Home delivery is not exactly the most profitable aspect of any traditional retailers’ business but it does seem that merchants are not exactly helping themselves when it comes to managing this profit-draining service.
The biggest issue is the continued stance of virtually all retailers to treat every customer exactly the same. They are clearly not all the same. Some are way more valuable than others and it will inevitably be the case that something like 20% of a retailers’ shopper base will generate the vast majority of the profits for the business. Surely these people should be treated differently. There should be variations in the way customers are handled and the services they are offered.
Speaking to Retail Insider at the recent JDA Focus Connect conference in London Niklas Hedin, CEO of Centiro, argues that retailers must start to segment their audience: “Serial returners have to be managed differently. To date there have only been static choices at the checkout but retailers should be making the options dynamic, based on the individual customer.”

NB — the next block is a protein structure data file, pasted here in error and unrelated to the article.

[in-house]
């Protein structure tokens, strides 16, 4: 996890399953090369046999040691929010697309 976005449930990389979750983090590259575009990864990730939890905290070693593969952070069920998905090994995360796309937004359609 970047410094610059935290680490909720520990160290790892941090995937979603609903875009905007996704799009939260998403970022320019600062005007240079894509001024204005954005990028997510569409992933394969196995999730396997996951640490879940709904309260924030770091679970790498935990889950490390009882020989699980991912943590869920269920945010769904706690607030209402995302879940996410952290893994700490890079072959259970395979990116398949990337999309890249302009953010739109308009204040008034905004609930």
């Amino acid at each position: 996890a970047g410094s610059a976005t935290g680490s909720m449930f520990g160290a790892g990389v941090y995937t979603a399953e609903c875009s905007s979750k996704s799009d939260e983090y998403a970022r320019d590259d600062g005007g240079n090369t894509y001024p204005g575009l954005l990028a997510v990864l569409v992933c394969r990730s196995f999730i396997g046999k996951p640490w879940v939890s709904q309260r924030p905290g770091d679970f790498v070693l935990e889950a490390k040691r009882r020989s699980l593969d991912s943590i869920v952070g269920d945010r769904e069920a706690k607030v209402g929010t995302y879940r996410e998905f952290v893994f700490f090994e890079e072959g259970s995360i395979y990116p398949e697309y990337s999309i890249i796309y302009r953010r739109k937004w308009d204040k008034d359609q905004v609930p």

Only by segmenting the customer base and analysing the information relating to them is it possible to identify which of the customers who most frequently return products are actually the biggest spenders (and therefore most profitable) and which are the unprofitable ones who return pretty much everything they order and never buy anything.
“The best and worst customers could be in the 14% that represent the highest-returner shoppers for every retailer,” says Hedin. It is therefore essential to split them out and offer delivery options accordingly at the checkout.
Although many retailers are afraid to be seen to be discriminating in any way between shoppers (based on the amounts they are spending with them) John Lewis took the decision to put a charge on Click & Collect orders below a certain value.
The reality is that Amazon has long been amending its delivery options to customers based on their spending and order size. Retailers have to be brave and also more intelligent in the way they handle delivery and returns because otherwise it will continue to be a black hole. And as online sales grow it will become an ever bigger black hole eating up their profits.
Glynn Davis, editor of Retail Insider